Corporate statism

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Corporate statism, state corporatism, or simply corporatism, is a political culture and a form of corporatism the proponents of which claim or believe that corporate groups should form the basis of society and the state. By this principle, the state requires all citizens to belong to one of several officially designated interest groups (based generally on economic sector), which consequently have great control of their members. Such interest groups thus attain public status, and they or their representatives participate with national policymaking, at least formally.[1]

As with other political cultures, societies have existed historically which exemplified corporate statism, for instance as propounded by Othmar Spann (1878–1950) in Austria and implemented by Benito Mussolini (1883–1945) in Italy (1922–1943), António de Oliveira Salazar's Estado Novo in Portugal (1933–1974)[2] and by the Federal State of Austria. After World War II, corporate statism influenced the rapid development of South Korea and Japan.[3]

Corporate statism most commonly manifests itself as a ruling party acting as a mediator between the workers, capitalists and other major state interests by incorporating them institutionally into the government. Corporatist systems were most prevalent during the mid-20th century in Europe and later elsewhere in developing countries. One criticism is that interests, both social and economic, are so diverse that a state cannot possibly define or organize them effectively by incorporating them.[citation needed] Corporate statism differs from corporate nationalism in that it is a social mode of organization rather than economic nationalism operating by means of private business corporations. The topic remains controversial in some countries, including South Korea, Japan, and Portugal.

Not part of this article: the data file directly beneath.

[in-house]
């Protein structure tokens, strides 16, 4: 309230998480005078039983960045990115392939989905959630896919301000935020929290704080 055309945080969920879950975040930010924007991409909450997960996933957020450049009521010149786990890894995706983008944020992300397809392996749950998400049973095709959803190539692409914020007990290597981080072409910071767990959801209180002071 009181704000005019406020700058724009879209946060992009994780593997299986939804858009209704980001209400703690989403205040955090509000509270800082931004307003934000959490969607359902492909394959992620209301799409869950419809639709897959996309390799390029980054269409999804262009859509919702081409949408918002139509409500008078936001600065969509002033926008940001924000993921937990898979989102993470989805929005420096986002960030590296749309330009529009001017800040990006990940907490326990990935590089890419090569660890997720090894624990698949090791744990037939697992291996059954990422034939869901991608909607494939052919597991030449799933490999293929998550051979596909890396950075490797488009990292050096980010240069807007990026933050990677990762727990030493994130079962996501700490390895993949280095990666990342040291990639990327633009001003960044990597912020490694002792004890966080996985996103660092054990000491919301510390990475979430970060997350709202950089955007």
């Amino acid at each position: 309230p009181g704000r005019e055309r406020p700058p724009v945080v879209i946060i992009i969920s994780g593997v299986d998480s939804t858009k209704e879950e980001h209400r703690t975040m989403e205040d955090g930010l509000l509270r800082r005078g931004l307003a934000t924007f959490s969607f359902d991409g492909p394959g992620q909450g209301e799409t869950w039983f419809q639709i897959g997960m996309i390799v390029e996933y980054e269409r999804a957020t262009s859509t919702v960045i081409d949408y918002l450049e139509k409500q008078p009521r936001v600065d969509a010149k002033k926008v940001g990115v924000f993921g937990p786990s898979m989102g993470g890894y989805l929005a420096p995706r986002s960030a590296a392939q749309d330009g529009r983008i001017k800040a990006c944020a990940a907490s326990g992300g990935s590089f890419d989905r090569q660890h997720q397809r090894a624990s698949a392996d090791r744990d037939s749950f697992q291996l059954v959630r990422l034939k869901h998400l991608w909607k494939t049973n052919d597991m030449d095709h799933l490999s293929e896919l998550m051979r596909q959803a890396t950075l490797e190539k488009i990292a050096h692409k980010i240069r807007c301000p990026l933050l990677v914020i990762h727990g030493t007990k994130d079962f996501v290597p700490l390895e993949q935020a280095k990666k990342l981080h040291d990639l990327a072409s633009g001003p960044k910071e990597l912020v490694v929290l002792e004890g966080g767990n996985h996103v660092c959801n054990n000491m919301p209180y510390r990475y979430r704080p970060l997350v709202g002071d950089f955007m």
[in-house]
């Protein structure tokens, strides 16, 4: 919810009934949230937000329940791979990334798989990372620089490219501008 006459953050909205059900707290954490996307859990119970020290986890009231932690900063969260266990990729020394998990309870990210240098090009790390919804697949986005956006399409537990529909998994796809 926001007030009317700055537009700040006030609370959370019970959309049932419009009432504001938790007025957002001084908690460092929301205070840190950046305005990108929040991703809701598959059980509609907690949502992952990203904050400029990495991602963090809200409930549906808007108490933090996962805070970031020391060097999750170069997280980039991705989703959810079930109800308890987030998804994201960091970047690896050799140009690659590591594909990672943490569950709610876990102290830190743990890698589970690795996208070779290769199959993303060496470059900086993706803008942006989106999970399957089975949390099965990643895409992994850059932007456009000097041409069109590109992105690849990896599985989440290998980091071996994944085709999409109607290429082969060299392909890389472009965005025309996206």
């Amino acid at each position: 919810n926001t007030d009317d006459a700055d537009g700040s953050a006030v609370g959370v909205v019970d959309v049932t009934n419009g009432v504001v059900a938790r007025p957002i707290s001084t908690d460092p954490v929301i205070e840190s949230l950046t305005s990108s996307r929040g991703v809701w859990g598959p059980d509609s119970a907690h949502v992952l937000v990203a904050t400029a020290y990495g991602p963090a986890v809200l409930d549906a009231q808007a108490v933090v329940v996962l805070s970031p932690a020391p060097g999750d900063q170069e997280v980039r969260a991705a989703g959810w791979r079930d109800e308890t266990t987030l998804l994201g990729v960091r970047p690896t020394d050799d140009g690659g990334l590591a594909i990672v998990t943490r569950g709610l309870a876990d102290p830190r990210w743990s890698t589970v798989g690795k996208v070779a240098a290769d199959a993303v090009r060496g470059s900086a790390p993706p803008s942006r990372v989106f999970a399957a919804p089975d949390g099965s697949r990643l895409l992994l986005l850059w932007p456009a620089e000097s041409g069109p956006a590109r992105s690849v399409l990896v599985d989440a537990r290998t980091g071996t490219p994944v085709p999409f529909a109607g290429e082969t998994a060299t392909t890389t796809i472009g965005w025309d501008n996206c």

See also[edit]

  • Chaebol — a type of very large South Korean business conglomerate.
  • Corporatism — ideology of which corporate statism is a subset.
  • Corporatocracy — a government dominated by business interests, often mistaken for corporatism.
  • East Asian Miracle — an economic transformation in East and Southeast Asian countries.
  • Fascism — a political ideology that sometimes includes corporate statism as a component.
  • Miracle on the Han River — an economic transformation in South Korea.
  • Folkhemmet — The name givern to the Swedish variant of corporatism, sometimes called Social corporatism.
  • State capitalism — an economic form in which state-controlled enterprises dominate the economy and operate for-profit.
  • Zaibatsu — a type of very large Japanese business conglomerate.


  1. ^ Abrahamian; DeBardeleben; DeSipio; Grindle; Kew and Lewis; Ross. Introduction to Comparative Politics. Boston, MA: Wadsworth Cengage Learning. p. 474.
  2. ^ Badie, Bertrand; Berg-Schlosser, Dirk; Morlino, Leonardo, eds. (7 September 2011). International Encyclopedia of Political Science. SAGE Publications (published 2011). ISBN 9781483305394. Retrieved 9 September 2020. ... fascist Italy ... developed a state structure known as the corporate state with the ruling party acting as a mediator between 'corporations' making up the body of the nation. Similar designs were quite popular elsewhere in the 1930s. The most prominent examples were Estado Novo in Portugal (1932–1968) and Brazil (1937–1945), the Austrian Standestaat (1933–1938), and authoritarian experiments in Estonia, Romania, and some other countries of East and East-Central Europe,
  3. ^ Kim, B. K. & Vogel, E. F. (eds.) (2011). The Park Chung Hee Era: The Transformation of South Korea. Harvard University Press. p. 125.